How To Classify Words Into Parts Of Speech

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words classifications + gummy drops

It is too easy to misunderstand the nature of a word in a sentence. This confusion arises due to the versatility of certain words; they have the ability of being polymorphic. In simple terms, a word under the same form can act differently. Let’s see some concrete examples:

1) Using words which are most commonly tagged as verbs, into nouns

=> Words like drink, look, smoke, wash, swim, drive, try, ..etc – generally used as verbs
¬†We can use them as nouns just by preceding them with ‘have a‘ as you can see below:
have a drink
have a smoke
{.. try the rest for yourself ..}

2) Using words which are most commonly tagged as nouns, into verbs

=> Words like shoulder, head, finger, eye, elbow, hand, ..etc – generally used as nouns
We can use them as verbs as shown below:
shoulder our responsibilities
head towards the dressing room
finger an object
eye a girl
elbow someone else aside
hand him a glassful of water

What Can We Conclude?

It is wise to classify words, into parts of speech, according to the work they do instead according to their general form. That is, words should be grouped based on their function in a sentence.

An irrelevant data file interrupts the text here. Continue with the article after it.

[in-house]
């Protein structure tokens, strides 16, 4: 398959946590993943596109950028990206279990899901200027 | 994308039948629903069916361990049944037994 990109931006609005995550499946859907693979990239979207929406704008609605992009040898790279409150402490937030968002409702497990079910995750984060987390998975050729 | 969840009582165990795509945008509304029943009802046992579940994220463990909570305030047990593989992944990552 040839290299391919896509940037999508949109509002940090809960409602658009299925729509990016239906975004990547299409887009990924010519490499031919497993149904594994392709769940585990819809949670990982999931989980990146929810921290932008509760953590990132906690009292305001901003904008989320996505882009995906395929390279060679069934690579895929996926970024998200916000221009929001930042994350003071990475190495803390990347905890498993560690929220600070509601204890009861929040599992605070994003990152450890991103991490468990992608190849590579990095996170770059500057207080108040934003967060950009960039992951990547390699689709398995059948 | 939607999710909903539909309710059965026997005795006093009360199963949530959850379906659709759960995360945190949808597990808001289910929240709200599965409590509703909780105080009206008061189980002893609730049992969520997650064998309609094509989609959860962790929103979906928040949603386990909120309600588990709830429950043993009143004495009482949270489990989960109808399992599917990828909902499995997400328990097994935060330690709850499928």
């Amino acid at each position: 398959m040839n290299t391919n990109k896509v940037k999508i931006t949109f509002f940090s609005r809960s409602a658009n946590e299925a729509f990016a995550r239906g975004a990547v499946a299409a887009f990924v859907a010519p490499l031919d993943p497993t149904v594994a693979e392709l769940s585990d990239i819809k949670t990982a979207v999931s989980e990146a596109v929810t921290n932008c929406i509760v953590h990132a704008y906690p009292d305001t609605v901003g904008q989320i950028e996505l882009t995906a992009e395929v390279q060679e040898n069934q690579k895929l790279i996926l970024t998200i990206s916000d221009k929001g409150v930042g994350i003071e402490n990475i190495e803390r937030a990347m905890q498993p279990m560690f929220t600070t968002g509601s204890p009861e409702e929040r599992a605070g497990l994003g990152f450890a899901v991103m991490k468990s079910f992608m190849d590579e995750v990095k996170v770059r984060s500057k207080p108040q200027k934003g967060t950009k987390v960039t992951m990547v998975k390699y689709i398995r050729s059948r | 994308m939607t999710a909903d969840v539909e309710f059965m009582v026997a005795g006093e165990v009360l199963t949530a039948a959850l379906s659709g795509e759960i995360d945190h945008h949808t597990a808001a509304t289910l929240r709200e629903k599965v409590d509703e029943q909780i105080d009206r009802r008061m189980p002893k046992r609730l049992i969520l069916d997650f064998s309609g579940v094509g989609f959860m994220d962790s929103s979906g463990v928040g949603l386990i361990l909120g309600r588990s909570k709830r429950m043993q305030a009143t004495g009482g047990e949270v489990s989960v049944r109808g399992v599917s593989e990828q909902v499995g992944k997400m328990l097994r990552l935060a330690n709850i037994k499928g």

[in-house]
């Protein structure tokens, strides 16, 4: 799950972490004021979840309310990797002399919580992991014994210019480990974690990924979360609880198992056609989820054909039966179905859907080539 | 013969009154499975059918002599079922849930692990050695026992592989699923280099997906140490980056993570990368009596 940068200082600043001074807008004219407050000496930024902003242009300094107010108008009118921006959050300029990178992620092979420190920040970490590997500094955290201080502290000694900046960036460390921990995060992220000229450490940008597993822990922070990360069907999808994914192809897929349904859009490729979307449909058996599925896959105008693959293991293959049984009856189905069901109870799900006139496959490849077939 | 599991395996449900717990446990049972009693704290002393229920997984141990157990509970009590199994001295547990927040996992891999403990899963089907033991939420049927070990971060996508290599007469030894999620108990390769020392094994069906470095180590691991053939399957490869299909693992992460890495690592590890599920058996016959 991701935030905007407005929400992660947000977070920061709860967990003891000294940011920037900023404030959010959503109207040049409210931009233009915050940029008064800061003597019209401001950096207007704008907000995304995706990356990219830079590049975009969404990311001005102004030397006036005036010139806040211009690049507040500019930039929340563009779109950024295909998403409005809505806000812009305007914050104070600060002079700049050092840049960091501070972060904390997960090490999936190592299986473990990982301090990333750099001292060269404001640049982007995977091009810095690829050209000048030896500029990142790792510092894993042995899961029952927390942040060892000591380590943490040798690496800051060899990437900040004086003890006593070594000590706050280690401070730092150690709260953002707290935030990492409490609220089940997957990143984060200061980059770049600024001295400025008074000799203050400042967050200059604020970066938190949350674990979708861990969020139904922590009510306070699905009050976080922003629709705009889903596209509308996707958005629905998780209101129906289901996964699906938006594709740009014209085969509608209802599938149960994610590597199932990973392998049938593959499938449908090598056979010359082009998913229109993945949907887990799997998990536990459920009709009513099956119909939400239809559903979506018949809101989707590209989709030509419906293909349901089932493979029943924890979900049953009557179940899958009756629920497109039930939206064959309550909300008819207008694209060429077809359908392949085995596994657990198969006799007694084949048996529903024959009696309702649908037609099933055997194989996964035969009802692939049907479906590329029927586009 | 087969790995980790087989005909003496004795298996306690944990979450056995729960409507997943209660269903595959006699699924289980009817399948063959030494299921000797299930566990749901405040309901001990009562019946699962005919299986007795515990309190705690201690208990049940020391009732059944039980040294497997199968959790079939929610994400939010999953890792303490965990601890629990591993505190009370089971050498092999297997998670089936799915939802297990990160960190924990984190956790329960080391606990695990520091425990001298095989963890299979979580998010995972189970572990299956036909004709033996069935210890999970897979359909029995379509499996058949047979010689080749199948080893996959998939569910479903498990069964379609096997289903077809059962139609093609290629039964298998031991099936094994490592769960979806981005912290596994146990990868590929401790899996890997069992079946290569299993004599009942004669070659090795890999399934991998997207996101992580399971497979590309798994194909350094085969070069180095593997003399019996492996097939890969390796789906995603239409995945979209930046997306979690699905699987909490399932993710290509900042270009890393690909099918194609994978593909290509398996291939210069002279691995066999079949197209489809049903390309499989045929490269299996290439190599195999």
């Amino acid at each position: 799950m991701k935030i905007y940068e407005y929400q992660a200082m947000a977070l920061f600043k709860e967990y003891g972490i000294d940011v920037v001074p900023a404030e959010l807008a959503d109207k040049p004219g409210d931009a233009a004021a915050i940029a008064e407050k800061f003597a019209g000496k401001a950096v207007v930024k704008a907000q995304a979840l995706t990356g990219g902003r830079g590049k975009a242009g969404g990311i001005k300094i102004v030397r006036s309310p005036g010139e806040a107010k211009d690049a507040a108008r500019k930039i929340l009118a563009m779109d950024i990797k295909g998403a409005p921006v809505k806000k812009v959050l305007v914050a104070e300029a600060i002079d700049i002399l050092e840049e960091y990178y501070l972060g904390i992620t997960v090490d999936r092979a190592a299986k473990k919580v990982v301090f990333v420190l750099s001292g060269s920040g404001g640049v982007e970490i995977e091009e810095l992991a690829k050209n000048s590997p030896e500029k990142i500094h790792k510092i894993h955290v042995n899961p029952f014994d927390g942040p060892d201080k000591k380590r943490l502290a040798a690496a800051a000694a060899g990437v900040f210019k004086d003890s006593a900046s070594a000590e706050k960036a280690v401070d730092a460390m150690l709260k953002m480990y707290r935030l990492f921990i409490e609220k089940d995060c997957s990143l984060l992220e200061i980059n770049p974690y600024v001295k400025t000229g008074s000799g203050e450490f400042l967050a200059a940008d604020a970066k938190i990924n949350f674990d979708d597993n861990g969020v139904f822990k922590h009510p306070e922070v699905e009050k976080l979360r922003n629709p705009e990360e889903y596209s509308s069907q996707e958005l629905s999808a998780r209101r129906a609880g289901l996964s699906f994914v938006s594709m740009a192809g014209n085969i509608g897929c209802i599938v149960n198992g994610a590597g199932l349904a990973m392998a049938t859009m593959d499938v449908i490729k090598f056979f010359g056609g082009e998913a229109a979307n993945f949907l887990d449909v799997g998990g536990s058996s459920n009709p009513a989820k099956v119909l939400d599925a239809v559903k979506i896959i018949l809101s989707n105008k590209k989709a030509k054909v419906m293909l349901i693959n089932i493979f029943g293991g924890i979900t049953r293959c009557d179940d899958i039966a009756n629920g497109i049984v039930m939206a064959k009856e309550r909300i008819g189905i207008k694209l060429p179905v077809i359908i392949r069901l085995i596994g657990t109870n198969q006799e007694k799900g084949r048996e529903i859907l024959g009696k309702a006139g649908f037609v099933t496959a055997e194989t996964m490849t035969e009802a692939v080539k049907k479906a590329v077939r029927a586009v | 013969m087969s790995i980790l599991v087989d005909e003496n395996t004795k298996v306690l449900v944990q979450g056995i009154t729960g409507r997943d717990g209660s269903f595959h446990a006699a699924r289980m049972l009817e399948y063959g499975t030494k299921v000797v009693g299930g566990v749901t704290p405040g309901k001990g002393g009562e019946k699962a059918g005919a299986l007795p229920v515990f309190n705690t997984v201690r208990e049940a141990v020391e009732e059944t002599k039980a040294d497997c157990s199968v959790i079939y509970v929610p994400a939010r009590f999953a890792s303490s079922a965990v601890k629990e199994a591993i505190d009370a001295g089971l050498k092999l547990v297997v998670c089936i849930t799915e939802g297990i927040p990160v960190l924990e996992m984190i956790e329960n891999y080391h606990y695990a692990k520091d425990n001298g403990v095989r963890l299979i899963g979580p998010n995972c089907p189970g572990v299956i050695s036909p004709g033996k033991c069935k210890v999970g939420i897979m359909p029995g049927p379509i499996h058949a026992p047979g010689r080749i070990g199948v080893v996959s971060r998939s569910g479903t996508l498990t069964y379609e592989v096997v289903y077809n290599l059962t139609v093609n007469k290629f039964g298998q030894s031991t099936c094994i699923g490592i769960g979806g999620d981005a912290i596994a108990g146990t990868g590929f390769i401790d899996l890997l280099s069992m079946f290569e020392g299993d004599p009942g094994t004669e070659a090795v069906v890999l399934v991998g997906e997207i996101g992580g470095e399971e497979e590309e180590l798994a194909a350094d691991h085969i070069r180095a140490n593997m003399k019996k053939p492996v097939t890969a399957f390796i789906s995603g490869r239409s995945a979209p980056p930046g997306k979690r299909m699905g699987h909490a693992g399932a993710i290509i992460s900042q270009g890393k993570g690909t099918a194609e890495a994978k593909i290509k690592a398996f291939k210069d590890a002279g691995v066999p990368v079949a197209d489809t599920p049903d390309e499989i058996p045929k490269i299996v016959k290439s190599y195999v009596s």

Another Interesting Example

=> With the word ‘fast
a) I need a very fast connection
b) Michael Phelps swims very fast
c) These people are going to fast for one month; during that time they won’t eat anything
d) At the end of their one month fast, they will have normal meals.

Short Exercises For You – The Reader!

1) In the above example, give the form or class of the wordfast‘ in each sentence
2) Make sentences with the words ‘spring‘ and ‘watch‘ to show the possible forms they might take
=> Use the comment form below to show your answers..

=> The Eight Classes Grouping All Words In The English Language

Valuable Feedback / Comment / Review From People Like You

  1. nada says:

    i have a linguistics test and im not able no classify sentences into parts of speech like (i saw the cat that chased the rat that ate the cheese which the farmer made) need help

  2. kate says:

    i cannot give an example

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  5. jacquie Outram says:

    I need help constructing tree diagrams especially those that require sbar.
    My branching is a problem

  6. Larga says:

    I have my B.A. Hons. in English and Literary Studies.
    Your write up on “word classification” is clearly explicit.
    Thank you.

  7. Wakish says:

    Tree diagram is for programming right? I think you are on the wrong article.

    Thank you for the confirmation and support.

  8. i m studying parts of speech for my work…
    especially to classify the Burmese/Myanmar words….
    ur article really help me to clear …

  9. tanzila masood says:

    i want to know that according to the latest research on the parts of speech, how many parts of speech we have, eight or twelve?

  10. Wakish says:

    Thanks alot for the kind words and glad it is useful.

    From what I know, it’s eight, not twelve.

    Thanks everyone for dropping a comment, really appreciate!

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